Rating: 3 out of 5
As it was pointed out to me recently, I’m suffering from a so-called “First World Problem:” I’m running out of female comedians with audiobooks to listen to! After Tina Fey, Mindy Kaling, and Chelsea Handler, I gave Sarah Silverman a shot with her 2010 memoir The Bedwetter: Stories of Courage, Redemption, and Pee.
I knew that Silverman was a vulgar comic from watching her roasts and viral videos like “I’m F***ing Matt Damon,” but I knew nothing about her personal journey.
So it was interesting to learn that she suffered from chronic depression, anxiety, and bedwetting until she was 16 years old. Because of her mental illnesses, she has even chosen to not pass down her genes and reproduce.
The book definitely gave me a newfound respect for Silverman. I empathized with her stories of childhood bullying, and shared in her success in capitalizing on feeling like an outsider. Let’s just say I hope that there are loads of people kicking themselves for mistreating this dark-haired Jewish girl turned celebrity!
Silverman has a knack for turning dark moments into comedic gold. She manages to make tough subjects like race and religion hilarious, as you can see in these gems:
“Some people need Hell. If you’re the type of guy who sees a hooker in an alleyway and instinctively thinks, “Hey, now there’s something I could rape and kill without any consequences,” then the concept of Hell might really keep you out of trouble.”
“I’m sympathetic to the nuns’ violent impulses. I mean, if I’d given up sex to devote myself to a man who I had to just trust loved me, despite never being physically around to prove it, I’d probably be smacking little children too.”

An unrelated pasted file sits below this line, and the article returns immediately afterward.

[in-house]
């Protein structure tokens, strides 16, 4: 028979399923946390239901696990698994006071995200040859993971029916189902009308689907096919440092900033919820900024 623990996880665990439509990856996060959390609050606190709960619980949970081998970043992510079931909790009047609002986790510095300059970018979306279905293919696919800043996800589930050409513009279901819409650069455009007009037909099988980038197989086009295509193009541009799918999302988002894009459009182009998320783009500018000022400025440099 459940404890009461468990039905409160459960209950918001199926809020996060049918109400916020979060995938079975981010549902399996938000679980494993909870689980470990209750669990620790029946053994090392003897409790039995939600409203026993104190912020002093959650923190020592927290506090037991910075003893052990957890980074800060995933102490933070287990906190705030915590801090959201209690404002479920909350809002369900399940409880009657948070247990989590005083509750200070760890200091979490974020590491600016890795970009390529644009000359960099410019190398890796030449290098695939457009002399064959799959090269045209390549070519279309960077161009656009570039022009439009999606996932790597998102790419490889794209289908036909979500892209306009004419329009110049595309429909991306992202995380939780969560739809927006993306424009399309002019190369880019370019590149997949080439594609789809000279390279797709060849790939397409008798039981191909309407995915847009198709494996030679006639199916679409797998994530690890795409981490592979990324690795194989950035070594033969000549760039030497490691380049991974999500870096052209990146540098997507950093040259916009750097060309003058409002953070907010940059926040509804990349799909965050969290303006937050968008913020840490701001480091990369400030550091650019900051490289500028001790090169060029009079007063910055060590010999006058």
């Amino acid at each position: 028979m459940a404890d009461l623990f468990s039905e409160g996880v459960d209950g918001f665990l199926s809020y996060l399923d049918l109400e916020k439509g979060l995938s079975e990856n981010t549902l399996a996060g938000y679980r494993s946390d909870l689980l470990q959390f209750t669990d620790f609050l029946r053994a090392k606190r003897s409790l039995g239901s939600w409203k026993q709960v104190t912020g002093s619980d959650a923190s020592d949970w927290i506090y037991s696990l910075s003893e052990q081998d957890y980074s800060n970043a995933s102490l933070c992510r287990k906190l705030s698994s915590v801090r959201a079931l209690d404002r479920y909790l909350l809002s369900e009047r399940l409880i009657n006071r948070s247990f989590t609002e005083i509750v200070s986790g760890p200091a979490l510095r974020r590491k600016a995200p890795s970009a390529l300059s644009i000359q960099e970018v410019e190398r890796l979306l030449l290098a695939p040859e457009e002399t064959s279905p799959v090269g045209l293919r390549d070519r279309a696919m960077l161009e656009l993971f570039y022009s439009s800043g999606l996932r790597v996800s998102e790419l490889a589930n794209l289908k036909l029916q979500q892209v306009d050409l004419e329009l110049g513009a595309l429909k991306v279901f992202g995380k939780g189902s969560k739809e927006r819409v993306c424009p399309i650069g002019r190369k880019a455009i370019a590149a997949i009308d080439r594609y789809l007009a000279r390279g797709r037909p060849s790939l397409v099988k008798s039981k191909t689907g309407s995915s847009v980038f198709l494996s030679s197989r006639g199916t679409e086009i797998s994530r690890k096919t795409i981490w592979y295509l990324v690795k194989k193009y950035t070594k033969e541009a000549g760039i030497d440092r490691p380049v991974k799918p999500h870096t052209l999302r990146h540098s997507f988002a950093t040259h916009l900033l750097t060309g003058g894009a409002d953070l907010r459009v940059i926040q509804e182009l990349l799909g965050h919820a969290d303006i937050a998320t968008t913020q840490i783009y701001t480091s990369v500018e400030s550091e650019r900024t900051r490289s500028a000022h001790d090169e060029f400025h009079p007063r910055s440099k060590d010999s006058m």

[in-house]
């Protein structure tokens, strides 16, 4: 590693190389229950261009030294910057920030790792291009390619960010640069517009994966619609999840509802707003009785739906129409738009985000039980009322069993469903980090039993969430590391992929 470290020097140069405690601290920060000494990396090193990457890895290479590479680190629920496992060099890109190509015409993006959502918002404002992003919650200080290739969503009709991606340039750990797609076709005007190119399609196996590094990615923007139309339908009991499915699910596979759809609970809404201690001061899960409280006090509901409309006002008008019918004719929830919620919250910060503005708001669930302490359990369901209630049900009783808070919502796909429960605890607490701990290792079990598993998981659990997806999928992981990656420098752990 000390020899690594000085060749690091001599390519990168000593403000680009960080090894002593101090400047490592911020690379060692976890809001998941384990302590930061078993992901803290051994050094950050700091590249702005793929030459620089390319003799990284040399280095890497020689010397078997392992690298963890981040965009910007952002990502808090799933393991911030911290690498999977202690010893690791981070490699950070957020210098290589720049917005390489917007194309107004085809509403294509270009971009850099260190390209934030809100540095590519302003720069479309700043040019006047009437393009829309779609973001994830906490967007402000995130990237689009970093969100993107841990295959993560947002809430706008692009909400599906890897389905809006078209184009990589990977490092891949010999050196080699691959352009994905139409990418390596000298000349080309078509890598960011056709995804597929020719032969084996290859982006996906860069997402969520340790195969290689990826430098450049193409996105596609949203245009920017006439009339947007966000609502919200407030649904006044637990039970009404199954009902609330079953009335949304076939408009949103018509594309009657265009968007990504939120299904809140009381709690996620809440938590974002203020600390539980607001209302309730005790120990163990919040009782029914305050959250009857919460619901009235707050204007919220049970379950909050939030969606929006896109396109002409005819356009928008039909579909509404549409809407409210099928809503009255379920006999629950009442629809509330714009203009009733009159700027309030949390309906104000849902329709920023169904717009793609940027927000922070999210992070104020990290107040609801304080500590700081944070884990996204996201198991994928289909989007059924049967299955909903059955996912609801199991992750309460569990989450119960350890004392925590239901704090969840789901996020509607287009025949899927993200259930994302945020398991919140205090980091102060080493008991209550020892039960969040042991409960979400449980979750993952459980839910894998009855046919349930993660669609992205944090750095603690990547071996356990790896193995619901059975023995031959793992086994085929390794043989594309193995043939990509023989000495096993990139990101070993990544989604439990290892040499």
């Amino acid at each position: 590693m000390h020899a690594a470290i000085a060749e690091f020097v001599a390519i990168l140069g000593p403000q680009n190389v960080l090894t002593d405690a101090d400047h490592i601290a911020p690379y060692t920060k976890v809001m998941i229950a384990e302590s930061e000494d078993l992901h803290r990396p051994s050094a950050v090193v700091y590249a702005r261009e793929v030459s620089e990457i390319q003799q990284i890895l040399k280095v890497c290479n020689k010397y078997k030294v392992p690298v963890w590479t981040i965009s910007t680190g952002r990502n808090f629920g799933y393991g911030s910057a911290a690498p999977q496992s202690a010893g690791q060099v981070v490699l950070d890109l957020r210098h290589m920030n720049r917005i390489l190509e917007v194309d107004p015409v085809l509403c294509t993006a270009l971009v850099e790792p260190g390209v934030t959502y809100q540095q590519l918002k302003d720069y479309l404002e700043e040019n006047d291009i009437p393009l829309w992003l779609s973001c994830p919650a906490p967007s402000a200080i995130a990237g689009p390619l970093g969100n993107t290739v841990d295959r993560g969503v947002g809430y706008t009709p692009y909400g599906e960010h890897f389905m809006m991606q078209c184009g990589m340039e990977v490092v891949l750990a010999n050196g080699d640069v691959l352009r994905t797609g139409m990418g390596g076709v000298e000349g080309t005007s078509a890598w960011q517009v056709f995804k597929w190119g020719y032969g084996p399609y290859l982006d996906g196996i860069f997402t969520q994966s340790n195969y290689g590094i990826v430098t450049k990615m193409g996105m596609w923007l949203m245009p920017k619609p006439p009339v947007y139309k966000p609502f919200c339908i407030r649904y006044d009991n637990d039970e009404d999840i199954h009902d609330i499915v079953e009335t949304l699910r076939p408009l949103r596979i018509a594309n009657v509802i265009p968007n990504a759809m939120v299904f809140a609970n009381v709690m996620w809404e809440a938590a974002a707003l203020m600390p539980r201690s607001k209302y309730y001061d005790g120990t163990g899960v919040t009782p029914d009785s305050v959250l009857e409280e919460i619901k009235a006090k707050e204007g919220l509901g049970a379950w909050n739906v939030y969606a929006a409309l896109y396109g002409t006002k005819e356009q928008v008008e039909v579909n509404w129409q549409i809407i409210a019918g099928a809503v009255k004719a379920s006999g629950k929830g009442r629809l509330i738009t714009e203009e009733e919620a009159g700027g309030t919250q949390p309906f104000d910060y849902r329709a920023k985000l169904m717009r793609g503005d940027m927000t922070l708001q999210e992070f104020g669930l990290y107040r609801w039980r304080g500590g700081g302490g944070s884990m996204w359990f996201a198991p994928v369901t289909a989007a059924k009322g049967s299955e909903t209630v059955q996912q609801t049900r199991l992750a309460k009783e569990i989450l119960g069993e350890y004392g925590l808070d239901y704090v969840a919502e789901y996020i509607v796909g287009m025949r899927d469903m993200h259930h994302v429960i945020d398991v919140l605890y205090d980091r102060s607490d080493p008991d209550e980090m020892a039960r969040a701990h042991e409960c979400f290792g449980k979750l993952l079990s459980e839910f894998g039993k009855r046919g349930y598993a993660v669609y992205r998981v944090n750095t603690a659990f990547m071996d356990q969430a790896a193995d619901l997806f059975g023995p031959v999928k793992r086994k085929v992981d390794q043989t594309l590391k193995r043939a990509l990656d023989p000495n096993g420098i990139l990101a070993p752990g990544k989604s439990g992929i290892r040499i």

Is The Bedwetter on the same level as Bossypants? Not by a long shot, but it is funny. The main downside I had with the book was its structure. The first half was fine, with linear chapters chronicling life from before she was born to her dropping out after one year in college to focus on stand-up.
However, after her ‘mid-word,’ it’s apparent that editing got a bit lax. The chapters jumped around from her various PR scandals over her many controversial jokes to her thoughts on her Jewish identity. She wrapped it up well in the afterword (written tongue-in-cheek from the perspective of God after Silverman’s future death), but I just wish that the second half had a better flow.
And like Chelsea Handler, Sarah Silverman is an acquired taste. Not everyone will enjoy her profanity and crudeness, but I hope that people can recognize the importance of free speech in comedy. You may not like her graphic descriptions of female sexuality, but I’m glad that she fights for equal opportunity vulgarity. Female comedians are constantly criticized for not acting ‘ladylike,’ and I applaud Silverman for refusing to silence her voice and follow traditional gender roles.
So while I would recommend The Bedwetter and was happy that Silverman narrated the audiobook, perhaps the narrative might make better sense in print. As for my next audio pick, I’m leaning toward I Know I Am, But What Are You? by Samantha Bee from the “The Daily Show.”
If you’ve got other audiobook suggestions, let me know!